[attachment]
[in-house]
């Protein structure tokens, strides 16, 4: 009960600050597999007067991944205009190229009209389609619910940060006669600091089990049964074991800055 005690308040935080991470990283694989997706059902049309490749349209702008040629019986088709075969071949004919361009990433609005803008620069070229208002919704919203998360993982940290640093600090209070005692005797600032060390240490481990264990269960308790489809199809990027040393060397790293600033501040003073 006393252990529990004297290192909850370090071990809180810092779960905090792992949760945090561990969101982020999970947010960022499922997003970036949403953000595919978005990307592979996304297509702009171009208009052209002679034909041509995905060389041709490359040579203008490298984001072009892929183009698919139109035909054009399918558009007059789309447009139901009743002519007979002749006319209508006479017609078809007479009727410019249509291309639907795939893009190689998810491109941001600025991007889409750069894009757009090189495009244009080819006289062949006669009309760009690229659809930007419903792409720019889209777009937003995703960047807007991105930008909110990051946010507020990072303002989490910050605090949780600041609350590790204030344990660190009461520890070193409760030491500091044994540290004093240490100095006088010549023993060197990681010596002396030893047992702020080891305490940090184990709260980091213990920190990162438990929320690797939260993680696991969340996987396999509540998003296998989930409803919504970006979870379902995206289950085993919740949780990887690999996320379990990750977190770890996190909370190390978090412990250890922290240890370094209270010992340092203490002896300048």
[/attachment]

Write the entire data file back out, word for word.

[in-house]
């Protein structure tokens, strides 16, 4: 009960600050597999007067991944205009190229009209389609619910940060006669600091089990049964074991800055 005690308040935080991470990283694989997706059902049309490749349209702008040629019986088709075969071949004919361009990433609005803008620069070229208002919704919203998360993982940290640093600090209070005692005797600032060390240490481990264990269960308790489809199809990027040393060397790293600033501040003073 006393252990529990004297290192909850370090071990809180810092779960905090792992949760945090561990969101982020999970947010960022499922997003970036949403953000595919978005990307592979996304297509702009171009208009052209002679034909041509995905060389041709490359040579203008490298984001072009892929183009698919139109035909054009399918558009007059789309447009139901009743002519007979002749006319209508006479017609078809007479009727410019249509291309639907795939893009190689998810491109941001600025991007889409750069894009757009090189495009244009080819006289062949006669009309760009690229659809930007419903792409720019889209777009937003995703960047807007991105930008909110990051946010507020990072303002989490910050605090949780600041609350590790204030344990660190009461520890070193409760030491500091044994540290004093240490100095006088010549023993060197990681010596002396030893047992702020080891305490940090184990709260980091213990920190990162438990929320690797939260993680696991969340996987396999509540998003296998989930409803919504970006979870379902995206289950085993919740949780990887690999996320379990990750977190770890996190909370190390978090412990250890922290240890370094209270010992340092203490002896300048």